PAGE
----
The governor of the socialist republic of California, Jerry Brown seems to be a convert of the benefits of fracking:
The USC authors cite “the possibility that greater-than-expected in-state energy production not only could support a return to stronger economic growth within the state, but actually accelerate the state’s economic turnaround, perhaps profoundly so.”
Unsurprisingly, the usual suspects have harrumphed loudly about the perils of fracking. “If and when the oil companies figure out how to exploit that shale oil, California could be transformed almost overnight,” Kassie Siegel, a lawyer at the Center for Biological Diversity, told the New York Times in February. “Fracking poisons the air we breathe and the water we drink. It is one of the most, if not the most, important environmental issue in California.”
But to his credit, Governor Brown — affectionately known here as Moonbeam for his liberal, hippie tendencies — has taken some small steps in the right direction. “The fossil fuel deposits in California are incredible, the potential is extraordinary,” Brownstated last month, also noting that “between now and development lies a lot of questions that need to be answered, and I feel confident that the people are in place in my administration to handle the issues as they come up.” Brown also reaffirmed his commitment, such as it is, to the state’s oil economy, declaring that “our permits are dramatically up … California is the fourth-largest oil producing state and we want to continue that.” It may be some time before fracking becomes a reality, but Brown is plainly both feeling the pressure and sensing the promise.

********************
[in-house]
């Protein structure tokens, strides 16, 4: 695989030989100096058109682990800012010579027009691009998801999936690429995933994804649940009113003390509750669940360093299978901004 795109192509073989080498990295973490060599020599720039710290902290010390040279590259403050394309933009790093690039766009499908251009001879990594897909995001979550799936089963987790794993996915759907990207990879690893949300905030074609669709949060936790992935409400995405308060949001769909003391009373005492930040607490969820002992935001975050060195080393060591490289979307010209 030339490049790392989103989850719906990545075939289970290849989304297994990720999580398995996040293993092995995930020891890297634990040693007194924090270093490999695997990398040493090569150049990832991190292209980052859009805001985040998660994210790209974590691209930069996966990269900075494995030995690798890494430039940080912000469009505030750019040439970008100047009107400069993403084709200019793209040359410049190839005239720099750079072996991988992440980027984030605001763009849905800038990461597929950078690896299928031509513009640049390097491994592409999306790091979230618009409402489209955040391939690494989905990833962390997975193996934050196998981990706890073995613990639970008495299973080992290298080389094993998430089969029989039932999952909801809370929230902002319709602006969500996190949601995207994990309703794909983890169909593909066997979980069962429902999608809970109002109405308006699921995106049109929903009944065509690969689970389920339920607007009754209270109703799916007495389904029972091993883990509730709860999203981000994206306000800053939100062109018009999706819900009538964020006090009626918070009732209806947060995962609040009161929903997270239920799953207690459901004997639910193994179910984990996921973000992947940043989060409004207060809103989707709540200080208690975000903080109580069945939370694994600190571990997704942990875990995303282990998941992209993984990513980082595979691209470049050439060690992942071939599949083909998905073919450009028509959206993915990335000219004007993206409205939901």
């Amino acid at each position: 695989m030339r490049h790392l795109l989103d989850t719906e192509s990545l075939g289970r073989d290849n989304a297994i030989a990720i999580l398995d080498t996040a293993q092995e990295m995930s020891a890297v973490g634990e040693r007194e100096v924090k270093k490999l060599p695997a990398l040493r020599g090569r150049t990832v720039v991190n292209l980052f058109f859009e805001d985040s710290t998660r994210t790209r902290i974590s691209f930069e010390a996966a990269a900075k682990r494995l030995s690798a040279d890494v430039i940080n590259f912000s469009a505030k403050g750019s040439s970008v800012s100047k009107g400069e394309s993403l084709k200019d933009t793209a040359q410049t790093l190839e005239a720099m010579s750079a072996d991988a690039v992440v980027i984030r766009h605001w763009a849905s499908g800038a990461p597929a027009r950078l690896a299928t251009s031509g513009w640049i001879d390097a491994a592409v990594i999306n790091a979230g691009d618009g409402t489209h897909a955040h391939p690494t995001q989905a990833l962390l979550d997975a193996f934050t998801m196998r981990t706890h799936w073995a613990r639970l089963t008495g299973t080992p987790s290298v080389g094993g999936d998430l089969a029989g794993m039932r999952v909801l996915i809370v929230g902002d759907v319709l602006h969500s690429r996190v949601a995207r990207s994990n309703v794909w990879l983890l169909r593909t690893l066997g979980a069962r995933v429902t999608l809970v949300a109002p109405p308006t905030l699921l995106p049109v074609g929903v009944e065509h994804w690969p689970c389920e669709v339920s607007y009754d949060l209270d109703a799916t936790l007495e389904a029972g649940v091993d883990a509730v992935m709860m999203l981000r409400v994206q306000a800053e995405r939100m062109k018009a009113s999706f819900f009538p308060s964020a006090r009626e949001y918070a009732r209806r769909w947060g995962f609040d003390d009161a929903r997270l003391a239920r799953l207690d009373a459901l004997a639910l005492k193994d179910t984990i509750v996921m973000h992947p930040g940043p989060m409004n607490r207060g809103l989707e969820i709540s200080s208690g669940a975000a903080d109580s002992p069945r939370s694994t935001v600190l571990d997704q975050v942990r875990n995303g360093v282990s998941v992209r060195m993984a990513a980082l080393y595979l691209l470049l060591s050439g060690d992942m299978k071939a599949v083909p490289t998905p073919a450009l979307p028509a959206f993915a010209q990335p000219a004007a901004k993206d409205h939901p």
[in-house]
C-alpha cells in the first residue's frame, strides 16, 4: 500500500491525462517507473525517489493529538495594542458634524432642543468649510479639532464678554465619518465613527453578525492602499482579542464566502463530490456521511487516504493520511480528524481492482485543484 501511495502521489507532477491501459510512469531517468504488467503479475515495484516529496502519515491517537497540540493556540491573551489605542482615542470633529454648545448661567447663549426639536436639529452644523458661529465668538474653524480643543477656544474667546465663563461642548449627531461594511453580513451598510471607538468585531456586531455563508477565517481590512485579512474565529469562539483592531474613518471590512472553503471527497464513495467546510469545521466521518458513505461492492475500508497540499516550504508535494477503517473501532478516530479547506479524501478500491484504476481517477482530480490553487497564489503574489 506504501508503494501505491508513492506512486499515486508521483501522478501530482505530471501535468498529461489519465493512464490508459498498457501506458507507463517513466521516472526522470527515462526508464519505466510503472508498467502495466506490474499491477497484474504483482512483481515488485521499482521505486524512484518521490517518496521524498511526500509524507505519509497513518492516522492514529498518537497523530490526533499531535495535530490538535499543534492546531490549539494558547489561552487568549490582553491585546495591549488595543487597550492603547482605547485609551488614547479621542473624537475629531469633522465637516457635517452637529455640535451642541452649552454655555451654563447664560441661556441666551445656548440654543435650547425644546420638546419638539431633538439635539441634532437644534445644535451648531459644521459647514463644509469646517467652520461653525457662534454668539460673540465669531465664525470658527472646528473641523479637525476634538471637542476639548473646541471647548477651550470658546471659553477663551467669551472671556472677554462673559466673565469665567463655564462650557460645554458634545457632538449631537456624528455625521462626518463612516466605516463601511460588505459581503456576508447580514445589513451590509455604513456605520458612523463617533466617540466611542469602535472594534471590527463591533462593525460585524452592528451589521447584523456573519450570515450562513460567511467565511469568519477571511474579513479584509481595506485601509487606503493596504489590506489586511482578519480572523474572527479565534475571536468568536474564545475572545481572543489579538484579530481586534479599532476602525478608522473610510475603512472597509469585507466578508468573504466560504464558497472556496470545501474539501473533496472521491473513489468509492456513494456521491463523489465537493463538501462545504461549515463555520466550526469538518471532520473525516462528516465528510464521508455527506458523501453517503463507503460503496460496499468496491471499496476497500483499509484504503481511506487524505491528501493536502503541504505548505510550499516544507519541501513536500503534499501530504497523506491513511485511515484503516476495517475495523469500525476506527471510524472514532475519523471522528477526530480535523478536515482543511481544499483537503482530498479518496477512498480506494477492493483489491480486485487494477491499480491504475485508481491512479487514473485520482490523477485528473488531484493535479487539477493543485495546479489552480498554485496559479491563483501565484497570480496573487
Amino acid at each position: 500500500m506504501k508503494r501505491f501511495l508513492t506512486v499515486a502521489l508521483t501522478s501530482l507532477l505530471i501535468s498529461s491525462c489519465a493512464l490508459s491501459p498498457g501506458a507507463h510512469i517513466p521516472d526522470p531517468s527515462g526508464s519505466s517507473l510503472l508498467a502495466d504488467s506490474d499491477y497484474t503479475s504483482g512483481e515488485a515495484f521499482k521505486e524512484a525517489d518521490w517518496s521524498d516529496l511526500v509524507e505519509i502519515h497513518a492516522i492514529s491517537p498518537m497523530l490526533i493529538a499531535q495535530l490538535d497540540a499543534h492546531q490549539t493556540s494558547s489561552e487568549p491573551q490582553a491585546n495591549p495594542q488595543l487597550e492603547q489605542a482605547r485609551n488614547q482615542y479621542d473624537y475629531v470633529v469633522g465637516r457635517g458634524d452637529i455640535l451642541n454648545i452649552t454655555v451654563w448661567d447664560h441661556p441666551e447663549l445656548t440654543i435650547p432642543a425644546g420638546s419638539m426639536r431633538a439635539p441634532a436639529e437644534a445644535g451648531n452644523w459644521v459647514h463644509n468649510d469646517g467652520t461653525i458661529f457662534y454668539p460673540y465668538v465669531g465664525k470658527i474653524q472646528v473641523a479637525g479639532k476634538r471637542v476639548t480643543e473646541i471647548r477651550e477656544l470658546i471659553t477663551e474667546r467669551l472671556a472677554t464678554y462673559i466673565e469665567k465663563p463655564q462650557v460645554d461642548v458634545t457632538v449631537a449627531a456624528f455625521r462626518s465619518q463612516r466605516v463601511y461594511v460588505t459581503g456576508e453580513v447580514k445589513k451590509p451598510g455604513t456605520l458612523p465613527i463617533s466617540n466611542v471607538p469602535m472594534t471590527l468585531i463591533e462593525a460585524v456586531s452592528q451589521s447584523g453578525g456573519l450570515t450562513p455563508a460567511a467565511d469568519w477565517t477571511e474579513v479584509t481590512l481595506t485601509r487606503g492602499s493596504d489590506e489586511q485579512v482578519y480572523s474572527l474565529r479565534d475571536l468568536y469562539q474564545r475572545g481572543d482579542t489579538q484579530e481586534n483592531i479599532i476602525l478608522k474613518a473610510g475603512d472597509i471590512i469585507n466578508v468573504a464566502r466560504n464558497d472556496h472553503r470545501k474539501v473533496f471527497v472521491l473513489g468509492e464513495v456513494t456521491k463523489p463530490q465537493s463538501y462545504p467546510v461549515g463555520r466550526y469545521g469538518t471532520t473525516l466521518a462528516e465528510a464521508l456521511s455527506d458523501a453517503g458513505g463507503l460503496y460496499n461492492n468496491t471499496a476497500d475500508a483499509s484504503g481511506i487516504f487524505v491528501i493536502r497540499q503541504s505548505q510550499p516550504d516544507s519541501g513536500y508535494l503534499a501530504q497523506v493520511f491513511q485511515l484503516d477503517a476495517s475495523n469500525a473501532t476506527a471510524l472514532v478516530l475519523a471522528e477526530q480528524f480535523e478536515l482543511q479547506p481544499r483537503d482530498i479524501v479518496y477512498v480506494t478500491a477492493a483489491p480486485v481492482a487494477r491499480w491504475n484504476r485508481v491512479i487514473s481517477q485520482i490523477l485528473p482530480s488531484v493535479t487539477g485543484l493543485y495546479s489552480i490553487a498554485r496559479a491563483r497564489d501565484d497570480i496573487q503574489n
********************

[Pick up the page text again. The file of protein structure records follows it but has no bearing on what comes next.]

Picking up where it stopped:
So for all the talk of a new, high-tech, white-collar economy bringing California back from the brink, it may turn out that one of the oldest and dirtiest industries around will save the future of the Golden State.